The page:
This build series, Savage Lands, explores the coexistence of humans and dinosaurs in a variety of fictional settings based on real world locations. Each build represents a specific culture and their relationship with their reptilian companions, capturing a moment in their lives together.
One of the most amazing things about human beings is their ability to adapt. This ability has led to people making a life for themselves in a wide variety of climates, including the arctic north. It takes a rare breed to venture out into the cold in search of valuable resources. Thankfully for Uki, humans are not the only species with the ability to adapt. With her loyal mount, Kirima, she travels the frozen tundra and beyond in search of gold and other resources to help support her village.
While life in the cold may have it’s difficulties, it also means there are few interlopers. Uki’s people are free to live as they wish, so long as they have the means to gather what they need. They may have little use for gold, but those who do are willing to pay handsomely for it. Such worthwhile trade comes with a lot of work, as well as a few risks. Uki is more than up to challenge, and at the end of the day, it’s time to rest… and to eat.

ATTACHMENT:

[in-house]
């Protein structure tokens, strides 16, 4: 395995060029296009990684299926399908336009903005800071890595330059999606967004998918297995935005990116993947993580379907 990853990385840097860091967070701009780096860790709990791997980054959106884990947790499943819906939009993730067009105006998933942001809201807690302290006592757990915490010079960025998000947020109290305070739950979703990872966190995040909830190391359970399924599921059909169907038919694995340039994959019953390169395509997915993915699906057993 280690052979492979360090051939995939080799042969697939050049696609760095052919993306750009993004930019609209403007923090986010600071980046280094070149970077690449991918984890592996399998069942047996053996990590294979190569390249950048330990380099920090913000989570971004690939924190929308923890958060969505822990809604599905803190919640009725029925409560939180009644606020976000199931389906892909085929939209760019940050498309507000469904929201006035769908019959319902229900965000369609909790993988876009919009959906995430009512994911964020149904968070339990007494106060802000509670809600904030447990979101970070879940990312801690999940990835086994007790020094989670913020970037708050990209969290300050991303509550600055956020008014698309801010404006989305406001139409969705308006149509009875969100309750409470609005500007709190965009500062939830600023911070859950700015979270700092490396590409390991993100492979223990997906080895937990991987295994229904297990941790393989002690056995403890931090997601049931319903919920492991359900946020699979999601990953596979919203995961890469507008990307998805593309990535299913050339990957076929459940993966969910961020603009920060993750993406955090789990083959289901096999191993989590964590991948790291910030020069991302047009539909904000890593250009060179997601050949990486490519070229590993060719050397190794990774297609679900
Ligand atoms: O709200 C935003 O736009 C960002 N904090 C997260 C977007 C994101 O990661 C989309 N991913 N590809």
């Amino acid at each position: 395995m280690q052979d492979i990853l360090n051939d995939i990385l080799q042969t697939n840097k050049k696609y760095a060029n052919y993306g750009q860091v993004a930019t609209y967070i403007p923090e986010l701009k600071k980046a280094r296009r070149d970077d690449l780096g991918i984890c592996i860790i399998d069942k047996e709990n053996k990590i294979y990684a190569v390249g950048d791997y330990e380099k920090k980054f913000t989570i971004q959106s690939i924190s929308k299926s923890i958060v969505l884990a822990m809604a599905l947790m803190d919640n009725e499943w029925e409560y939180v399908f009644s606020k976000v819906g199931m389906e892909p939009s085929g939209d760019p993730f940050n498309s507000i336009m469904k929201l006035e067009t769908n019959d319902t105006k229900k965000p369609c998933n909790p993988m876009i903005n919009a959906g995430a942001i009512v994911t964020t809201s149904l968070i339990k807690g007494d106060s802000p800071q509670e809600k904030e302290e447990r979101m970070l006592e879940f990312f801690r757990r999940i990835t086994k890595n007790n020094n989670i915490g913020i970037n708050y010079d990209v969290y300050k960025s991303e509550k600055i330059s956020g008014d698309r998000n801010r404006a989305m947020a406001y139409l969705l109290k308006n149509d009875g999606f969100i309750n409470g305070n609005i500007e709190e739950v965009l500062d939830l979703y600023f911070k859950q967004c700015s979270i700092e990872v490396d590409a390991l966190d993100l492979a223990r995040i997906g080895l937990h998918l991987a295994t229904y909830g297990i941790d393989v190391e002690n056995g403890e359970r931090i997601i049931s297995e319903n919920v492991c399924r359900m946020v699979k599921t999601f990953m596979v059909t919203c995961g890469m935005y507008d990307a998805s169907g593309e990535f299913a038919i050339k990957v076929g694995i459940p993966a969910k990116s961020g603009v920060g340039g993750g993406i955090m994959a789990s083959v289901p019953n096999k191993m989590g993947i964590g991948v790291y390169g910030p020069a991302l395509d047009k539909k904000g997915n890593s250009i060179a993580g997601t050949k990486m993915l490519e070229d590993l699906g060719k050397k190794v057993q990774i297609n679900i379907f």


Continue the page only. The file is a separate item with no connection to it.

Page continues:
As soon as I saw the I-Rex, I knew I wanted to do an arctic dinosaur build. I also knew I wanted it to be on a coast. Doing so offered the opportunity to use varying shades of blue and white to create the appearance of depth in the water. It also creates a narrative situation where Kirima’s dinner has nowhere to run. It was enjoyable to take the opportunity to work with a very minimal colour pallete. This really allowed me to focus on shape and texture. Creating organic shapes is a lot of fun, even if it can occasionally be tedious or challenging.
As you can see in the photos, I included a light inside the cave to represent the campfire. It would have been a waste to put all of that detail on the inside of the cave if nobody could see it. Since I knew at some point I’d have to remove the battery or make interior repairs, I made the entire top of the mountain removable. This presented some interesting design challenges as I wanted to ensure the seams wouldn’t be obviously visible. Another challenge for me – and I’m curious if this affects other builders as well – is trying to be sure not to make things too symmetrical. It’s easy to get used to building vehicles or buildings where symmetry is desirable, but nature rarely keeps things so even.
You can find more of Jme’s LEGO builds on Flickr, under the handle klikstyle.
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